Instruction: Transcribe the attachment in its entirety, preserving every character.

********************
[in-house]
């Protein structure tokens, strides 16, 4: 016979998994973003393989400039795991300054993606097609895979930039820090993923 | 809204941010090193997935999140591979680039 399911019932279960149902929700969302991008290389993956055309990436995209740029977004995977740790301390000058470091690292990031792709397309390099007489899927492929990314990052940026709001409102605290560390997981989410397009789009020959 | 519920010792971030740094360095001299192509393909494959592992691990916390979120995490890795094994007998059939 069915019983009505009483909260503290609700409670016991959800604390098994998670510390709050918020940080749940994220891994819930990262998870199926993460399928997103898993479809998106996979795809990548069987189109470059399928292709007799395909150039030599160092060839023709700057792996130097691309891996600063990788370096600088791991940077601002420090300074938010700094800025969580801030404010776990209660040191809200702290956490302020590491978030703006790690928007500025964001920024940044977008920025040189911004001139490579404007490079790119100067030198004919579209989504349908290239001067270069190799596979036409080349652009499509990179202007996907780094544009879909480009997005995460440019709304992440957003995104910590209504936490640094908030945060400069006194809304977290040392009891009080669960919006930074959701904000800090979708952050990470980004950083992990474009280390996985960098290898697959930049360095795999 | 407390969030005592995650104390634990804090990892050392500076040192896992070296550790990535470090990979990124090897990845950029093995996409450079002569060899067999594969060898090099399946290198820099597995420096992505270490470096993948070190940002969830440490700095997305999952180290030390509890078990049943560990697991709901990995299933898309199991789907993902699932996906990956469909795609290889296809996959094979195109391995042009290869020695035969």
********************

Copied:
[in-house]
């Protein structure tokens, strides 16, 4: 016979998994973003393989400039795991300054993606097609895979930039820090993923 | 809204941010090193997935999140591979680039 399911019932279960149902929700969302991008290389993956055309990436995209740029977004995977740790301390000058470091690292990031792709397309390099007489899927492929990314990052940026709001409102605290560390997981989410397009789009020959 | 519920010792971030740094360095001299192509393909494959592992691990916390979120995490890795094994007998059939 069915019983009505009483909260503290609700409670016991959800604390098994998670510390709050918020940080749940994220891994819930990262998870199926993460399928997103898993479809998106996979795809990548069987189109470059399928292709007799395909150039030599160092060839023709700057792996130097691309891996600063990788370096600088791991940077601002420090300074938010700094800025969580801030404010776990209660040191809200702290956490302020590491978030703006790690928007500025964001920024940044977008920025040189911004001139490579404007490079790119100067030198004919579209989504349908290239001067270069190799596979036409080349652009499509990179202007996907780094544009879909480009997005995460440019709304992440957003995104910590209504936490640094908030945060400069006194809304977290040392009891009080669960919006930074959701904000800090979708952050990470980004950083992990474009280390996985960098290898697959930049360095795999 | 407390969030005592995650104390634990804090990892050392500076040192896992070296550790990535470090990979990124090897990845950029093995996409450079002569060899067999594969060898090099399946290198820099597995420096992505270490470096993948070190940002969830440490700095997305999952180290030390509890078990049943560990697991709901990995299933898309199991789907993902699932996906990956469909795609290889296809996959094979195109391995042009290869020695035969």